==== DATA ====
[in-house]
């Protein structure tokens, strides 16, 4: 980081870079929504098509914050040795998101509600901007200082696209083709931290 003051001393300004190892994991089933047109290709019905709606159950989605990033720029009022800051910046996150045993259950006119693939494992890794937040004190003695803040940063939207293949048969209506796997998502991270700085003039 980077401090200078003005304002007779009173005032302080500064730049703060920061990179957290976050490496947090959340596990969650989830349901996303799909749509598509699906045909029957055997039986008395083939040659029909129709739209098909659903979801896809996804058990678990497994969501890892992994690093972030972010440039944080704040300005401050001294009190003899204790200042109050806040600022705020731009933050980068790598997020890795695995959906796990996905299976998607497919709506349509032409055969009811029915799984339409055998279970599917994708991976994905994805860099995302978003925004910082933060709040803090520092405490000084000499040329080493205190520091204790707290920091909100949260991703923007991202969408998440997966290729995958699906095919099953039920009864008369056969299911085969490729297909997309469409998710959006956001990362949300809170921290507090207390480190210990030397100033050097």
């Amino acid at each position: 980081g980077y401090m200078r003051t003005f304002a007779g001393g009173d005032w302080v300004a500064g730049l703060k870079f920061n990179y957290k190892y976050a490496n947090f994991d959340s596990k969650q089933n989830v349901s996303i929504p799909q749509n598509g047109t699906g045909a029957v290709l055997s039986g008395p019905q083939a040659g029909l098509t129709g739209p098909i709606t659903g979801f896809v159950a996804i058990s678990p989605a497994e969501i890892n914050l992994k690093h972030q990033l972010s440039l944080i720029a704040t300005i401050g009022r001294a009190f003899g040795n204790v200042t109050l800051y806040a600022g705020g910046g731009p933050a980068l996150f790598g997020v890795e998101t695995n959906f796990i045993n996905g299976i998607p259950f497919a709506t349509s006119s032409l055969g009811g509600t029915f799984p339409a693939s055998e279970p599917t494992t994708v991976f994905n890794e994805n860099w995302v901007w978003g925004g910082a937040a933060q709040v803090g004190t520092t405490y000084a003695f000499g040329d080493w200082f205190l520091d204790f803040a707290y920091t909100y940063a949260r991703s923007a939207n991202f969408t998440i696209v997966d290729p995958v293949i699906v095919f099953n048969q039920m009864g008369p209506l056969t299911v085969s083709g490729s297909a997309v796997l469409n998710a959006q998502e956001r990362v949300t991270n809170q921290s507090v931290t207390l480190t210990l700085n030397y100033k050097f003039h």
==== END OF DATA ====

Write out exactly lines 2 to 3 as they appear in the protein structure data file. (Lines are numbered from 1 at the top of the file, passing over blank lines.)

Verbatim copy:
């Protein structure tokens, strides 16, 4: 980081870079929504098509914050040795998101509600901007200082696209083709931290 003051001393300004190892994991089933047109290709019905709606159950989605990033720029009022800051910046996150045993259950006119693939494992890794937040004190003695803040940063939207293949048969209506796997998502991270700085003039 980077401090200078003005304002007779009173005032302080500064730049703060920061990179957290976050490496947090959340596990969650989830349901996303799909749509598509699906045909029957055997039986008395083939040659029909129709739209098909659903979801896809996804058990678990497994969501890892992994690093972030972010440039944080704040300005401050001294009190003899204790200042109050806040600022705020731009933050980068790598997020890795695995959906796990996905299976998607497919709506349509032409055969009811029915799984339409055998279970599917994708991976994905994805860099995302978003925004910082933060709040803090520092405490000084000499040329080493205190520091204790707290920091909100949260991703923007991202969408998440997966290729995958699906095919099953039920009864008369056969299911085969490729297909997309469409998710959006956001990362949300809170921290507090207390480190210990030397100033050097």
């Amino acid at each position: 980081g980077y401090m200078r003051t003005f304002a007779g001393g009173d005032w302080v300004a500064g730049l703060k870079f920061n990179y957290k190892y976050a490496n947090f994991d959340s596990k969650q089933n989830v349901s996303i929504p799909q749509n598509g047109t699906g045909a029957v290709l055997s039986g008395p019905q083939a040659g029909l098509t129709g739209p098909i709606t659903g979801f896809v159950a996804i058990s678990p989605a497994e969501i890892n914050l992994k690093h972030q990033l972010s440039l944080i720029a704040t300005i401050g009022r001294a009190f003899g040795n204790v200042t109050l800051y806040a600022g705020g910046g731009p933050a980068l996150f790598g997020v890795e998101t695995n959906f796990i045993n996905g299976i998607p259950f497919a709506t349509s006119s032409l055969g009811g509600t029915f799984p339409a693939s055998e279970p599917t494992t994708v991976f994905n890794e994805n860099w995302v901007w978003g925004g910082a937040a933060q709040v803090g004190t520092t405490y000084a003695f000499g040329d080493w200082f205190l520091d204790f803040a707290y920091t909100y940063a949260r991703s923007a939207n991202f969408t998440i696209v997966d290729p995958v293949i699906v095919f099953n048969q039920m009864g008369p209506l056969t299911v085969s083709g490729s297909a997309v796997l469409n998710a959006q998502e956001r990362v949300t991270n809170q921290s507090v931290t207390l480190t210990l700085n030397y100033k050097f003039h």